Surgical planning for head and neck cancer benefits from FDG-PET/CT

A new Journal of Clinical Oncology report immediately informs practicing clinicians of the effectiveness and benefits of FDG-PET/CT in head and neck cancer patients, especially those who are clinically node-negative


Credit: Mayo Clinic

The Journal of Clinical Oncology has published the results of the largest prospective multicenter trial conducted of FDG-PET/CT in head and neck cancer, providing rigorous data about its performance. The nonrandomized phase two trial, ACRIN 6685, followed 287 patients with newly diagnosed stage T2 to T4 disease, all being considered for surgery when at least one side of the neck had no evidence of lymph node involvement based on a physical exam, preoperative MRI and/or a CT evaluation (clinically node-negative or cN0). It found that FDG-PET/CT imaging achieved a true negative in 94 percent of patients (by standardized uptake value (SUV) analysis), or 87 percent of patients (by visual assessment). The trial was designed and conducted by researchers in the ECOG-ACRIN Cancer Researcher Group with support from the National Cancer Institute, part of the National Institutes of Health.

“The information provided by FDG-PET/CT of the cN0 neck changed the surgical plan 22 percent of the time,” said the study’s principal investigator and lead author Val J. Lowe, MD, a nuclear medicine specialist at Mayo Clinic in Rochester, MN. “These findings suggest that FDG-PET/CT may assist the clinician in deciding on the best therapy for the clinically N0 neck in head and neck squamous cell carcinoma, possibly preventing patient morbidity and/or saving significant costs.”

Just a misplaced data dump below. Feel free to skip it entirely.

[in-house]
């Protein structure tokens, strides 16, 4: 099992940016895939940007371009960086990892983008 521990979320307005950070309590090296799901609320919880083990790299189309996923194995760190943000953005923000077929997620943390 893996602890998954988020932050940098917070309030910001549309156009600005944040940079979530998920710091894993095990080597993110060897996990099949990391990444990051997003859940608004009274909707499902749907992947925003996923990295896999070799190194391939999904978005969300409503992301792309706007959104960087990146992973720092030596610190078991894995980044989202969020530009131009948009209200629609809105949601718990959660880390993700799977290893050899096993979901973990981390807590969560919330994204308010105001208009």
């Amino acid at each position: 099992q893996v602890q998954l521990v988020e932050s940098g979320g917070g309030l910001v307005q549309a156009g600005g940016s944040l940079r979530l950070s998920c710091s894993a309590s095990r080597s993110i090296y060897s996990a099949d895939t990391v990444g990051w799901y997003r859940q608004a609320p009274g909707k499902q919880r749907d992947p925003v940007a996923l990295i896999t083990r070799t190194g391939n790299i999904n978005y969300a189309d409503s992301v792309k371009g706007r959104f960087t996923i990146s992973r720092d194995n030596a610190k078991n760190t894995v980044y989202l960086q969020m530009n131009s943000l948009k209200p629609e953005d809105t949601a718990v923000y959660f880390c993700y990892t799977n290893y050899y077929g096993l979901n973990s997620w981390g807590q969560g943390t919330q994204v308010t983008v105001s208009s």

The reliability of FDG-PET/CT in detecting lymph node metastases in head and neck cancer is well proven and is reported to be cost-effective in staging patients with cN0 necks. Most of the data is single-institutional and retrospective. Surgeons often perform elective neck dissections in patients with cN0 necks at high risk for recurrence because clinical exam and structural imaging do not reliably identify all metastatic disease. This approach has been found to improve survival but may be associated with substantial complications for patients.

“A negative scan in the cN0 neck has been demonstrated by our study to have a very high negative predictive value,” said co-principal investigator and co-author Brendan C. Stack, Jr., MD, a surgeon at the University of Arkansas for Medical Sciences. “Additionally, the positive PET leads the surgeon to consider resection of nodal levels that might harbor occult metastatic disease.”